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Race to MVP: Breanna Stewart Tops Final Ballot

Note: WNBA.com’s Race to the MVP is the opinion of this writer and does not reflect the views of the WNBA or its clubs.

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When Breanna Stewart entered the WNBA in 2016, we knew it was only a matter of time. A four-time Most Outstanding Player of the Final Four at UConn, Stewart was destined to become one of the league’s best players from the moment she got drafted. She finished sixth in the MVP voting as a rookie and looked like a surefire candidate for many years to come.

Now in her third season, Stewart has guided Seattle to the best record in the WNBA (26-8). Before this year, the Storm hadn’t achieved a winning season since 2011, much less the No. 1 overall seed.

It’s not just Stewart that contributed to this success. Jewell Loyd and Sue Bird had All-Star seasons themselves, and newcomer Natasha Howard is a candidate to be named the WNBA’s Most Improved Player. First-year coach Dan Hughes created something special with a group that hadn’t unlocked its full potential.

In the end, Stewart’s dominance on the league’s best team seems to have won her the MVP award. Several media outlets have indicated they will vote for Stewart, including ESPN, The Athletic and WNBA.com contributor Michelle Smith. She gets the final nod on this list, too.

There are other worthy candidates, namely Liz Cambage and Elena Delle Donne.

Cambage climbs back to No. 2 in our final rankings after helping Dallas reach the postseason with a memorable performance. She dropped 43 points with 13 rebounds in last week’s win over Las Vegas to secure the playoff berth. It was the second-highest scoring game in the WNBA this year, behind only her league-record 53 points on July 17.

Cambage led the WNBA in Estimated Impact and Player Efficiency Rating. She scored the most points over a 10-game span in league history (309) and became the first player with back-to-back 35-point games. After four years away from the WNBA, Cambage was, in a word, dominant.

Heading into the All-Star break, one could have made a legitimate case for Cambage over Stewart. But the Wings struggled down the stretch and finished 15-19, barely holding on to the No. 8 seed. They were 16-18 without Cambage last year.

Delle Donne, meanwhile, led Washington to a franchise record-tying 22 wins and the third-best record in the WNBA. The Mystics closed the year with eight straight wins before falling to Minnesota in the season finale while resting their stars. Like Stewart, Delle Donne’s team hadn’t experienced much recent success until she arrived in 2017 via trade.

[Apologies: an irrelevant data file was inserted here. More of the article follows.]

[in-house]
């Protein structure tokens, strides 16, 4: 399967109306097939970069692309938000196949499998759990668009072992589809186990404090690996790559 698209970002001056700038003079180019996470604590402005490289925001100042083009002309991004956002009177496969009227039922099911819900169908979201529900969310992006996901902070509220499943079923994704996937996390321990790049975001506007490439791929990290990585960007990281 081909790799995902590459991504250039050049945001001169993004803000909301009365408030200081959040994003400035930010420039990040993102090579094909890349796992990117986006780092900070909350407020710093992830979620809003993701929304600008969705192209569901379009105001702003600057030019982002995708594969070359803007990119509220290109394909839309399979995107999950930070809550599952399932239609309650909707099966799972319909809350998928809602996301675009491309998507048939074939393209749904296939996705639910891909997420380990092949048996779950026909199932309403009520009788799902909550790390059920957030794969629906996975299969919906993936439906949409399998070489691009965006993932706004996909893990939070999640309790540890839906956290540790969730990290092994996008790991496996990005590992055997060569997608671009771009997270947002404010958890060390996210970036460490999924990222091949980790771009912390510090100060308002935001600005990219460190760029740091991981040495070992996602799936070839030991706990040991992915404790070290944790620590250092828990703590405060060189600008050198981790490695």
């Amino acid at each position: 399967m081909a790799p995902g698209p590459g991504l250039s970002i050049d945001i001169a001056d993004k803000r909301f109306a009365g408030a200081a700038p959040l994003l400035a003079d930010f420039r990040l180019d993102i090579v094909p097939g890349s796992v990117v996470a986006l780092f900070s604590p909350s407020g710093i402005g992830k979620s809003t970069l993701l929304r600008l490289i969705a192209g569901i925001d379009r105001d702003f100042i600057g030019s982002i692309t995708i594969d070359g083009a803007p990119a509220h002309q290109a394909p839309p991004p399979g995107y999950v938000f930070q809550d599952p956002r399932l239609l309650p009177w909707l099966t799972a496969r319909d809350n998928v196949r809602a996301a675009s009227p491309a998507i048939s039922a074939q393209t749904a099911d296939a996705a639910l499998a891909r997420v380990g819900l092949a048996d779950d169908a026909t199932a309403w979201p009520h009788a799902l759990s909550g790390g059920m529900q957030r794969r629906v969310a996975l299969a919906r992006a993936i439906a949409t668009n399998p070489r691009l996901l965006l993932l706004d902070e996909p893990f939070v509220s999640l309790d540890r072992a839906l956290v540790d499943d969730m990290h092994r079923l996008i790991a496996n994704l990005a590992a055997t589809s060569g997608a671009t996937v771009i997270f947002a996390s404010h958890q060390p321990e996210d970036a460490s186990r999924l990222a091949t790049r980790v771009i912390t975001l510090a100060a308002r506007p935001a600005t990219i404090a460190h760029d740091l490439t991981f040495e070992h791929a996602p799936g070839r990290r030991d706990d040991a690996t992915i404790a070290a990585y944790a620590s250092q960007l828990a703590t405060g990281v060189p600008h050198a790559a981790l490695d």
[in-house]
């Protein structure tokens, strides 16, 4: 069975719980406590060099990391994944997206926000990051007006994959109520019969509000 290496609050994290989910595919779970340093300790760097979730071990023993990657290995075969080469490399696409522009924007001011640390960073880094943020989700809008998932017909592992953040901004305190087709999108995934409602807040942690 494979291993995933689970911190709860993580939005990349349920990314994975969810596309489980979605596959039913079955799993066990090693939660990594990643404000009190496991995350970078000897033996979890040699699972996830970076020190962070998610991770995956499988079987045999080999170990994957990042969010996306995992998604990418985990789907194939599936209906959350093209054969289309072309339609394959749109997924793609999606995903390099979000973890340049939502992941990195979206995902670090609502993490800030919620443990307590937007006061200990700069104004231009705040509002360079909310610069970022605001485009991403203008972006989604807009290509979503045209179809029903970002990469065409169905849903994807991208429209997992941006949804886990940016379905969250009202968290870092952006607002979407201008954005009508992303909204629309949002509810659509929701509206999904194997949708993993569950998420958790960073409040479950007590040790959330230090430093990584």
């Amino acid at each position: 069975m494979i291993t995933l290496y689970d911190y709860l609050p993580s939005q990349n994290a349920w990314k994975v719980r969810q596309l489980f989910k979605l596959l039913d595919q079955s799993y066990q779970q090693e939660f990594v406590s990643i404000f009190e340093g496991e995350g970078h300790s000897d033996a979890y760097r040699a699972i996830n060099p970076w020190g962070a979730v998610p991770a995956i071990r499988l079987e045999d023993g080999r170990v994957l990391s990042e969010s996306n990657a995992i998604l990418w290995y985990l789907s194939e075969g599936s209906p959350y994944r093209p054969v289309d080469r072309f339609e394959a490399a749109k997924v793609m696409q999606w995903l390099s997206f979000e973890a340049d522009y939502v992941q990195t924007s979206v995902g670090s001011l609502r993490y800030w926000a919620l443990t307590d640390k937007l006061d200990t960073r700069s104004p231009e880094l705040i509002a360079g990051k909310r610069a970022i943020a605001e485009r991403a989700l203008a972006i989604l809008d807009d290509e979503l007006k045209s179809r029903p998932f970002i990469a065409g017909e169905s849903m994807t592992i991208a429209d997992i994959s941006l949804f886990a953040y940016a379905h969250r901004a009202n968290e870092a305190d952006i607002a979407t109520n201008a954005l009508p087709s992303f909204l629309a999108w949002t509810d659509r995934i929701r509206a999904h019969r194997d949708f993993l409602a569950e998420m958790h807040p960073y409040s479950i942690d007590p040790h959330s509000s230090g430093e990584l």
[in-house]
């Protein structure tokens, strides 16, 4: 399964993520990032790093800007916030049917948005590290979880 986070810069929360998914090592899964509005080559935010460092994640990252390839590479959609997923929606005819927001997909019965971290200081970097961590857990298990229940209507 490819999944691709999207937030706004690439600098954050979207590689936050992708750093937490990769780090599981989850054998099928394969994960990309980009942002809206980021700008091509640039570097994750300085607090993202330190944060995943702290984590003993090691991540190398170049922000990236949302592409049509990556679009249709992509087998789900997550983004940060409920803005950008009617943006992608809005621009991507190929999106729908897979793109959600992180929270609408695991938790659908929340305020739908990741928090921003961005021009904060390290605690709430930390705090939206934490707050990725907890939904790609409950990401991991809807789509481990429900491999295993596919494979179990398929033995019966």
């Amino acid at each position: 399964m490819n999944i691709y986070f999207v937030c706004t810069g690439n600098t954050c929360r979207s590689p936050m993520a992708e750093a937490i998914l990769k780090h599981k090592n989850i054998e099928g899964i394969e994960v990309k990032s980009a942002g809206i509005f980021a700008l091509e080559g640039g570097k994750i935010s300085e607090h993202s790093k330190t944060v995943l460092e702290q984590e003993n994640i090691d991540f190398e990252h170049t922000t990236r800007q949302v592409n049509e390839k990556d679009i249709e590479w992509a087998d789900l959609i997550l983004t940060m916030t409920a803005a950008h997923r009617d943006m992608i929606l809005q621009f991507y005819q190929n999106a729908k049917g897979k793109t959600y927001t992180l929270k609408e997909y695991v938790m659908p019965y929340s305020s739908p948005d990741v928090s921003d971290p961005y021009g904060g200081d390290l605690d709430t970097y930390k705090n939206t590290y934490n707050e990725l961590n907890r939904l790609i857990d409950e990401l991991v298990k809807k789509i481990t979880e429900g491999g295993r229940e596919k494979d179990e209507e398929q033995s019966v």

Delle Donne ranked third in Player Efficiency Rating behind Cambage and Stewart. The 2015 MVP made strides as a distributor, averaging a career-high 2.3 assists per game and reducing her turnovers to less than one per contest. She did miss five games, while Stewart played all 34.

Stewart is also the most versatile player among the top MVP candidates. She ranked near the very top of the league in points (21.8 per game), rebounds (8.4), blocks (1.4), steals (1.4), field goal percentage (52.9%) and three-point percentage (41.5%). The 6-4 forward ranked ninth in the entire WNBA in three-pointers made (61).

When Stewart entered the league, the comparisons to Storm legend Lauren Jackson were inevitable. Jackson won three MVP awards and two titles in Seattle as a versatile forward who could do it all on both ends. Her first MVP award came in her third season. Now, Stewart has broken the franchise’s single-season scoring record set by Jackson and tallied the sixth-most points in WNBA history (742).

Stewart produced the most Win Shares in the league by a significant margin, the truest indicator of how valuable a player is to her team. And if you want to dig deeper, Stewart outscored Cambage in all four head-to-head matchups this season.

Thus, in addition to her case as the best player on the best team, Stewart has the numbers to back it up. At age 23, she figures to be in the MVP conversation for the foreseeable future.

If she wins, Stewart will be the 10th different player to earn the award in the last 10 years.

Final Rankings

  1. Breanna Stewart, Seattle Storm
  2. Liz Cambage, Dallas Wings
  3. Elena Delle Donne, Washington Mystics
  4. Sylvia Fowles, Minnesota Lynx
  5. Candace Parker, Los Angeles Sparks
  6. Diana Taurasi, Phoenix Mercury
  7. Tiffany Hayes, Atlanta Dream
  8. Brittney Griner, Phoenix Mercury
  9. A’ja Wilson, Las Vegas Aces
  10. Chiney Ogwumike, Connecticut Sun